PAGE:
q. what variables should be considered when testing?
a. the things to test are those that usually have the greatest impact on response rate: offer, price, premium, creative (including strategy, format and copy), seasonality and list selection. remember, of course, to test one element at a time, so you'll be able to clearly link cause and effect. first, test more substantial differences in the approach you can fine-tune your program later on by testing finer points. (mail is a responsive medium, and you'll often achieve profitable results quickly; your next level of testing then becomes a matter of seeing how you can make a "good thing better.") by testing with small but statistically significant mailings, you can keep costs to a minimum. modestly priced testing can also encourage you to explore innovative approaches that might turn out to be breakthrough winners. you'll find testing to be a fascinating, instructive and highly profitable exercise, full of marketing and advertising lessons you would not have gained otherwise.
q. when should you test?
a. there are as many answers to this question as there are companies with mailing programs. but here are some general guidelines:
- when you want to fine-tune a successful mailing to improve results even further.
- when your cost-per-order or cost-per-inquiry isn't what you had hoped.
- when you're presented with new creative that you feel might be a significant performer but (wisely) requires more than gut instinct to justify a major rollout.
- when you seek to expand your market via wider-ranging list selection.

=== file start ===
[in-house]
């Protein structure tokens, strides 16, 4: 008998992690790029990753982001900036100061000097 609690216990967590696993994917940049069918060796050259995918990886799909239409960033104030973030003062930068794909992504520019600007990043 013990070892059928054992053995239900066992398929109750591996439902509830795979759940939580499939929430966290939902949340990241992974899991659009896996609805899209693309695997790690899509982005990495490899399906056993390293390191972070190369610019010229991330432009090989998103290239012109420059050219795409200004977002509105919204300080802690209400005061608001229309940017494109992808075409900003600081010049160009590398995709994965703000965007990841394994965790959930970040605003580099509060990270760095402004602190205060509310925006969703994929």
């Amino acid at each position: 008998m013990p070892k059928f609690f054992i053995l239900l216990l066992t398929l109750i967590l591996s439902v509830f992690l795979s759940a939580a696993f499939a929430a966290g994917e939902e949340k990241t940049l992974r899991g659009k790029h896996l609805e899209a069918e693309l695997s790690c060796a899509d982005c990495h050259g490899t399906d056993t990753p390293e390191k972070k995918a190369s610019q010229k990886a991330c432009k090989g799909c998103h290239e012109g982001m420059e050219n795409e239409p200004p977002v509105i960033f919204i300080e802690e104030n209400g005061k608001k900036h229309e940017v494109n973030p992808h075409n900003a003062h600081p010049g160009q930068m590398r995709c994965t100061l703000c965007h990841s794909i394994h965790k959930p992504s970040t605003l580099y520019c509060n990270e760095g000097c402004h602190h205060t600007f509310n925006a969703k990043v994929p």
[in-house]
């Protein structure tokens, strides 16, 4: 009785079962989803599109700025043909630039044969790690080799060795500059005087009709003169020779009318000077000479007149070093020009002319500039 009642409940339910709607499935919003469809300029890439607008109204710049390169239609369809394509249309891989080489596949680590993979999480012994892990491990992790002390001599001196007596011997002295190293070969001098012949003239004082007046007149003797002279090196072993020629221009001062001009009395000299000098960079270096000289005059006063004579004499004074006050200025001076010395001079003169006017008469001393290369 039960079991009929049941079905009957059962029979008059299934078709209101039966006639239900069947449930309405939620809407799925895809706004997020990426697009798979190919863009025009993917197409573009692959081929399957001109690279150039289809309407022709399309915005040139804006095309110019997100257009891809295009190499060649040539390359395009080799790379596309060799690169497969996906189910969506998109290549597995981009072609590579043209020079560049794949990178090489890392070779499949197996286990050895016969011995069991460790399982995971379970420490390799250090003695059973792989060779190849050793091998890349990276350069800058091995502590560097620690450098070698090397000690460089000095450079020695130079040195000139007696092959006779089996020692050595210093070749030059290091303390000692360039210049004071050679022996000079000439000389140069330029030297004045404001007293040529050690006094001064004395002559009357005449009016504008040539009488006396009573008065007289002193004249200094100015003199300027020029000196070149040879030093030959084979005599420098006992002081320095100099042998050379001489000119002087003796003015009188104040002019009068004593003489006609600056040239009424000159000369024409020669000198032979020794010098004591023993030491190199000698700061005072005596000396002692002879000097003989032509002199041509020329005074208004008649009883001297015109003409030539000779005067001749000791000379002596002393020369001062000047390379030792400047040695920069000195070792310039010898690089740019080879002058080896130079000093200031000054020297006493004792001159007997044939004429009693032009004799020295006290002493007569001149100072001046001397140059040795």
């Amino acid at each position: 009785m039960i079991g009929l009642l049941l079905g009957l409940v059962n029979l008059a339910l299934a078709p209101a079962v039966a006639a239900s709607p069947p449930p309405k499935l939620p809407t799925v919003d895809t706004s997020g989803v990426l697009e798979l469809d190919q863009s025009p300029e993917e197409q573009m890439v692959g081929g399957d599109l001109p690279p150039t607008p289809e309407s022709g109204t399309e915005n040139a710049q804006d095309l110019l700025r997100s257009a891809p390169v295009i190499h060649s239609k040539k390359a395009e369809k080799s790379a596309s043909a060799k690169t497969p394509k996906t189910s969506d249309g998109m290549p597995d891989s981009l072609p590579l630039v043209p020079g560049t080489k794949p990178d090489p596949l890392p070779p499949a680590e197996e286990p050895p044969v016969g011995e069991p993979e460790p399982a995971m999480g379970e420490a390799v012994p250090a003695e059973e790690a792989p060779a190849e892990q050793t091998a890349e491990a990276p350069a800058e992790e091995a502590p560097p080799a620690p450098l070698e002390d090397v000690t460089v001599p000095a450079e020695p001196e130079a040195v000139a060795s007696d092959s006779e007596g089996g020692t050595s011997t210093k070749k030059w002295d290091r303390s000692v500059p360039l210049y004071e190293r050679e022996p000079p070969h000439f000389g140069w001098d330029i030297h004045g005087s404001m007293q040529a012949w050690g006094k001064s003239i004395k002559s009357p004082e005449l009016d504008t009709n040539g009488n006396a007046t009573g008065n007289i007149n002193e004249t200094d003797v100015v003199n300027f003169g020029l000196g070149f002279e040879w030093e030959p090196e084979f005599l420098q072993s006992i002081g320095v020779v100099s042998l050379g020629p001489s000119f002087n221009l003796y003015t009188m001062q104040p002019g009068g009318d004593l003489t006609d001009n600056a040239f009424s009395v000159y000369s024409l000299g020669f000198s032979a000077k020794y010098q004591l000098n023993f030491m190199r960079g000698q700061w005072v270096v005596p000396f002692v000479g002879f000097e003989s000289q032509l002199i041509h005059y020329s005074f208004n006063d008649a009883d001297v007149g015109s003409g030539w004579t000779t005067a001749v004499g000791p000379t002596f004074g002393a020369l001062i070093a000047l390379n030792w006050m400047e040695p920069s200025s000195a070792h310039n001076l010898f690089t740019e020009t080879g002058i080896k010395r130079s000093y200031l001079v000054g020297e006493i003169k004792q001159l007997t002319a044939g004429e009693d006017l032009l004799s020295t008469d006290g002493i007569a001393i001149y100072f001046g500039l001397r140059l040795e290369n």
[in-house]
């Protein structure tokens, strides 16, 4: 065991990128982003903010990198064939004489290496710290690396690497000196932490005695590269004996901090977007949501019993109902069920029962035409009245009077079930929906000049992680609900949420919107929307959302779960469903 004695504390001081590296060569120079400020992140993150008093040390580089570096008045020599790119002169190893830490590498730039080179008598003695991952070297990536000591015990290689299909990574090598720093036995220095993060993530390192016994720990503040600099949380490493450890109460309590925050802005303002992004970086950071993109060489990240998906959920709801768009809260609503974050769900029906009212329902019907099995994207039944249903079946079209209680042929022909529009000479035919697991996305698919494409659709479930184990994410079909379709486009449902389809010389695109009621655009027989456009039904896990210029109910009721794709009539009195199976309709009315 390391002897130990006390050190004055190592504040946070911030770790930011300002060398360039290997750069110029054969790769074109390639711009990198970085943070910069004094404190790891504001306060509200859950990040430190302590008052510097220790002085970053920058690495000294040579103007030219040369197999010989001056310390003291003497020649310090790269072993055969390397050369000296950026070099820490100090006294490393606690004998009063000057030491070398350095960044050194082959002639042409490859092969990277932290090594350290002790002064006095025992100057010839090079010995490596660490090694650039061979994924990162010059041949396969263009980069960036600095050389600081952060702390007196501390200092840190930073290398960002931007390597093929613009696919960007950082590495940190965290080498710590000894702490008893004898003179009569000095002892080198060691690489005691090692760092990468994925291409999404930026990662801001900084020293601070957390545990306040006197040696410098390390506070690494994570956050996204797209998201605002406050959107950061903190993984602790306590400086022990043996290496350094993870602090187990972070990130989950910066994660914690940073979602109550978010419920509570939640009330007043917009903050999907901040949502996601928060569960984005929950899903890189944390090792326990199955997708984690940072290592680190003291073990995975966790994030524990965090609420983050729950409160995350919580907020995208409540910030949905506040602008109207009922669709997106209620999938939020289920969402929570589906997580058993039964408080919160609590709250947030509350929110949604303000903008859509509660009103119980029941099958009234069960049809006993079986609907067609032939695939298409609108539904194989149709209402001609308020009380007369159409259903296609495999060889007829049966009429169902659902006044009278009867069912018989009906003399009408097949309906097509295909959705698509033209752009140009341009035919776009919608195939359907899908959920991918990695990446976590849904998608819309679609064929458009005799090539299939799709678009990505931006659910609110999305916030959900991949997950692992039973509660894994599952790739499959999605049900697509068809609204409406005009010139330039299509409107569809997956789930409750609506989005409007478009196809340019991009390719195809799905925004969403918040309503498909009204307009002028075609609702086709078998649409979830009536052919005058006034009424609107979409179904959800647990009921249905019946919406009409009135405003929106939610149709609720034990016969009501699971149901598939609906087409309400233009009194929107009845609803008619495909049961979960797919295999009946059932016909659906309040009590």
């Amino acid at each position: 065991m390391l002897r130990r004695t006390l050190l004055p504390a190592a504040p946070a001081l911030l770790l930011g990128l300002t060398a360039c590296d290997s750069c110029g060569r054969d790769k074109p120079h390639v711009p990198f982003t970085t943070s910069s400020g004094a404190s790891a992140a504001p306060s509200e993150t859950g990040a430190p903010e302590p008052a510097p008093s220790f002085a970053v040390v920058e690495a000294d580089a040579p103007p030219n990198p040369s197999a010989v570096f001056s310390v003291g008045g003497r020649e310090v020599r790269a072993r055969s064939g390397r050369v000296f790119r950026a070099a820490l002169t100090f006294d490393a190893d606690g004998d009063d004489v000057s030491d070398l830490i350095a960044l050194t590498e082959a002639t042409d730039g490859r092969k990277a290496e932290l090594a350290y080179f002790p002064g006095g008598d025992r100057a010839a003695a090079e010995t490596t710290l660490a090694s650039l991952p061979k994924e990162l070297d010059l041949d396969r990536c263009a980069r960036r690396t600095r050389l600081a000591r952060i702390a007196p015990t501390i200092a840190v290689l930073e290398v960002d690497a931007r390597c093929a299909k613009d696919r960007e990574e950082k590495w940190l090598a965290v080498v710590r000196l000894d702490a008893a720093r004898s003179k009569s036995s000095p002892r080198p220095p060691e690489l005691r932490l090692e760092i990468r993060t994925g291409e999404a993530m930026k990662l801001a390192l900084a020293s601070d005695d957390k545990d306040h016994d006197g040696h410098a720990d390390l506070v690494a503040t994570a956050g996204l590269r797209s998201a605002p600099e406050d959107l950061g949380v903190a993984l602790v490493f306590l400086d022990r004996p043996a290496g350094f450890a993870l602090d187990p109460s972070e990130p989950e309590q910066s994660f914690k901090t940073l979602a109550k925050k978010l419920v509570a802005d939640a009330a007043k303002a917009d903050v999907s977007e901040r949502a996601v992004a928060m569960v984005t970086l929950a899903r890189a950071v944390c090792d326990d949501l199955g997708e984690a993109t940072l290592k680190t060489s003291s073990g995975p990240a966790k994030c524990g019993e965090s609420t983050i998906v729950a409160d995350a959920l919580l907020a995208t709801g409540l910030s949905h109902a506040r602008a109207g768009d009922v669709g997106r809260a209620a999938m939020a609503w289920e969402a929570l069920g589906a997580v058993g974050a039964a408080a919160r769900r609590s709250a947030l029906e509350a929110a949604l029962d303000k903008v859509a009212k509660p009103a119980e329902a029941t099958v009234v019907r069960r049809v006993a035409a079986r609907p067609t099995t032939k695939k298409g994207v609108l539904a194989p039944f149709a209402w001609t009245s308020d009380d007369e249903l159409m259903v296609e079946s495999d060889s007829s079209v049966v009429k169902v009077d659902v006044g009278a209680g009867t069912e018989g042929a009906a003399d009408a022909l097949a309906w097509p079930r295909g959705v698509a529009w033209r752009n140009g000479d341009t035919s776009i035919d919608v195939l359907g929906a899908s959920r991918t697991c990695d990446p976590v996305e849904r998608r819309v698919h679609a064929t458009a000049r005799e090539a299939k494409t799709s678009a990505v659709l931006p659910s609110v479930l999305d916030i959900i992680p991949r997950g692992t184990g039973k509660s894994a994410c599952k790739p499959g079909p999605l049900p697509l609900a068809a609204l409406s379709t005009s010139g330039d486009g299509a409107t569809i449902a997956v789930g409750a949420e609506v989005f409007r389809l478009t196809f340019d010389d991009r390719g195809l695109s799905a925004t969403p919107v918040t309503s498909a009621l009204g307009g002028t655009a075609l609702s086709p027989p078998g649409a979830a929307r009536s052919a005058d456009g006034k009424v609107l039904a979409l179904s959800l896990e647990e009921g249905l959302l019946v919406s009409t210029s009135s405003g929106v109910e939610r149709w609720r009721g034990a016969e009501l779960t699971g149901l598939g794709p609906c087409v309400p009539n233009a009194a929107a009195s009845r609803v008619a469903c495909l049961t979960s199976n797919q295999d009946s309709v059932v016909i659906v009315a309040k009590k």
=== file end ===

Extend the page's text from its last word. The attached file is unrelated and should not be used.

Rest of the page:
- when something in your marketing mix changes a different price, a new offer, a promising premium.
- When there's a new-product introduction.
q. how often should testing be done?
a. you want to have an ongoing testing program. As you know, the marketplace is constantly changing and testing is a powerful tool for keeping up with changes. Also, testing supplies knowledge, and no marketer can have too much of that. Hunches, intuition and artistry will always play an important role in our discipline but so must the realities of response rates and numerical analysis.
q. what kind of response is necessary for a test to be reliable and projectable?
a. here again, there's no answer that applies to every company and every program, but there is a good rule of thumb. In order for a test to be projectable, you should receive a minimum of 1% in the mailing in question. For example, on a 5,000-piece mailing, this would represent 50 responses.